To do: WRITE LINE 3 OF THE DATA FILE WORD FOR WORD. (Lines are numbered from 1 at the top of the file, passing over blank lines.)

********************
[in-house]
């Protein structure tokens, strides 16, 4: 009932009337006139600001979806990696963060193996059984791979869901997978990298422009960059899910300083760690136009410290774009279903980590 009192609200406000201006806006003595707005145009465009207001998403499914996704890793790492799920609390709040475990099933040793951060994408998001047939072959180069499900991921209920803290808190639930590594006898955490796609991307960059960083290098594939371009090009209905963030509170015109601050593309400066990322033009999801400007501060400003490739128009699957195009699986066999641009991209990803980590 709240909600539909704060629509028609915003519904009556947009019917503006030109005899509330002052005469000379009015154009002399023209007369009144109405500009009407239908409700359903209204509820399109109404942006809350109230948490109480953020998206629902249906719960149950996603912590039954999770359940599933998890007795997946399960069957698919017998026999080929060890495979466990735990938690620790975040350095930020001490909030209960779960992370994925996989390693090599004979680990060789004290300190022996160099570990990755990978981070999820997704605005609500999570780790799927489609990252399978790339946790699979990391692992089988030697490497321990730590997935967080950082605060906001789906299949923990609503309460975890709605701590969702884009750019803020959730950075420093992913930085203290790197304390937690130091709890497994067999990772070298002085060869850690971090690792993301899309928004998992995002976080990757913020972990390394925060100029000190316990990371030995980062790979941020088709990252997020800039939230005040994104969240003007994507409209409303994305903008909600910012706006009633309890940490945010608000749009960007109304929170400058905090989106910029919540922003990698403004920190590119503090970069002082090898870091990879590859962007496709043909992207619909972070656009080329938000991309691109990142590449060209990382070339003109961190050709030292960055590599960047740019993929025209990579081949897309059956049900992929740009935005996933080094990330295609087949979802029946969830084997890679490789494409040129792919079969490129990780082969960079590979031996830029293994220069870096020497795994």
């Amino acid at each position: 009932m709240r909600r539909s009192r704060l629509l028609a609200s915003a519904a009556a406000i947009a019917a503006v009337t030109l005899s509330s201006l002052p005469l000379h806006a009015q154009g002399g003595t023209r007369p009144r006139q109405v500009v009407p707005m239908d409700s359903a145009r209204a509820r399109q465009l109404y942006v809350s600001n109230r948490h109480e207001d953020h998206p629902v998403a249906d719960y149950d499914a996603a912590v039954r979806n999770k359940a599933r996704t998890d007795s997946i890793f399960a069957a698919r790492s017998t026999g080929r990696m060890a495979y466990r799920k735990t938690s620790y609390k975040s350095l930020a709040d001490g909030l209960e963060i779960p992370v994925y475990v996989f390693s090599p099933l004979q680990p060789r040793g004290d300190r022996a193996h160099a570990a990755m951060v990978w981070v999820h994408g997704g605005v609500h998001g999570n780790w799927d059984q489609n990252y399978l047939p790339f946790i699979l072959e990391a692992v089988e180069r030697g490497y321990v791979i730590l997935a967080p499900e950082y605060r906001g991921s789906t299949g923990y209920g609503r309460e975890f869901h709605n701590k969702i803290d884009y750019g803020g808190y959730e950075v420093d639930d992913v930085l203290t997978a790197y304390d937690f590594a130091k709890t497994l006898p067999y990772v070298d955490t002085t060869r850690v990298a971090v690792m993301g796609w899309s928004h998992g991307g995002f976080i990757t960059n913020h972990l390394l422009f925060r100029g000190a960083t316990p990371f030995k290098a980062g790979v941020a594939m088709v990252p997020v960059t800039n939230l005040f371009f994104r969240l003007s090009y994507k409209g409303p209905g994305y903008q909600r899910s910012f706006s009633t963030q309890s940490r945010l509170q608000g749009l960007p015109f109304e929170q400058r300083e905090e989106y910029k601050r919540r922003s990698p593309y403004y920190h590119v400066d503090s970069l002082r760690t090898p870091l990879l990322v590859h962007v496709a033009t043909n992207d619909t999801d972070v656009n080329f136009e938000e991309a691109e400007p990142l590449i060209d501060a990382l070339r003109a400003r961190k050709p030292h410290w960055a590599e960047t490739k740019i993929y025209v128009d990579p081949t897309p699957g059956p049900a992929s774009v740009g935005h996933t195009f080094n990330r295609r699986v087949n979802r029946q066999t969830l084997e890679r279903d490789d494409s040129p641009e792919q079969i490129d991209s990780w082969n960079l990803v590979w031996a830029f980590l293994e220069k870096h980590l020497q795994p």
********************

């Amino acid at each position: 009932m709240r909600r539909s009192r704060l629509l028609a609200s915003a519904a009556a406000i947009a019917a503006v009337t030109l005899s509330s201006l002052p005469l000379h806006a009015q154009g002399g003595t023209r007369p009144r006139q109405v500009v009407p707005m239908d409700s359903a145009r209204a509820r399109q465009l109404y942006v809350s600001n109230r948490h109480e207001d953020h998206p629902v998403a249906d719960y149950d499914a996603a912590v039954r979806n999770k359940a599933r996704t998890d007795s997946i890793f399960a069957a698919r790492s017998t026999g080929r990696m060890a495979y466990r799920k735990t938690s620790y609390k975040s350095l930020a709040d001490g909030l209960e963060i779960p992370v994925y475990v996989f390693s090599p099933l004979q680990p060789r040793g004290d300190r022996a193996h160099a570990a990755m951060v990978w981070v999820h994408g997704g605005v609500h998001g999570n780790w799927d059984q489609n990252y399978l047939p790339f946790i699979l072959e990391a692992v089988e180069r030697g490497y321990v791979i730590l997935a967080p499900e950082y605060r906001g991921s789906t299949g923990y209920g609503r309460e975890f869901h709605n701590k969702i803290d884009y750019g803020g808190y959730e950075v420093d639930d992913v930085l203290t997978a790197y304390d937690f590594a130091k709890t497994l006898p067999y990772v070298d955490t002085t060869r850690v990298a971090v690792m993301g796609w899309s928004h998992g991307g995002f976080i990757t960059n913020h972990l390394l422009f925060r100029g000190a960083t316990p990371f030995k290098a980062g790979v941020a594939m088709v990252p997020v960059t800039n939230l005040f371009f994104r969240l003007s090009y994507k409209g409303p209905g994305y903008q909600r899910s910012f706006s009633t963030q309890s940490r945010l509170q608000g749009l960007p015109f109304e929170q400058r300083e905090e989106y910029k601050r919540r922003s990698p593309y403004y920190h590119v400066d503090s970069l002082r760690t090898p870091l990879l990322v590859h962007v496709a033009t043909n992207d619909t999801d972070v656009n080329f136009e938000e991309a691109e400007p990142l590449i060209d501060a990382l070339r003109a400003r961190k050709p030292h410290w960055a590599e960047t490739k740019i993929y025209v128009d990579p081949t897309p699957g059956p049900a992929s774009v740009g935005h996933t195009f080094n990330r295609r699986v087949n979802r029946q066999t969830l084997e890679r279903d490789d494409s040129p641009e792919q079969i490129d991209s990780w082969n960079l990803v590979w031996a830029f980590l293994e220069k870096h980590l020497q795994p």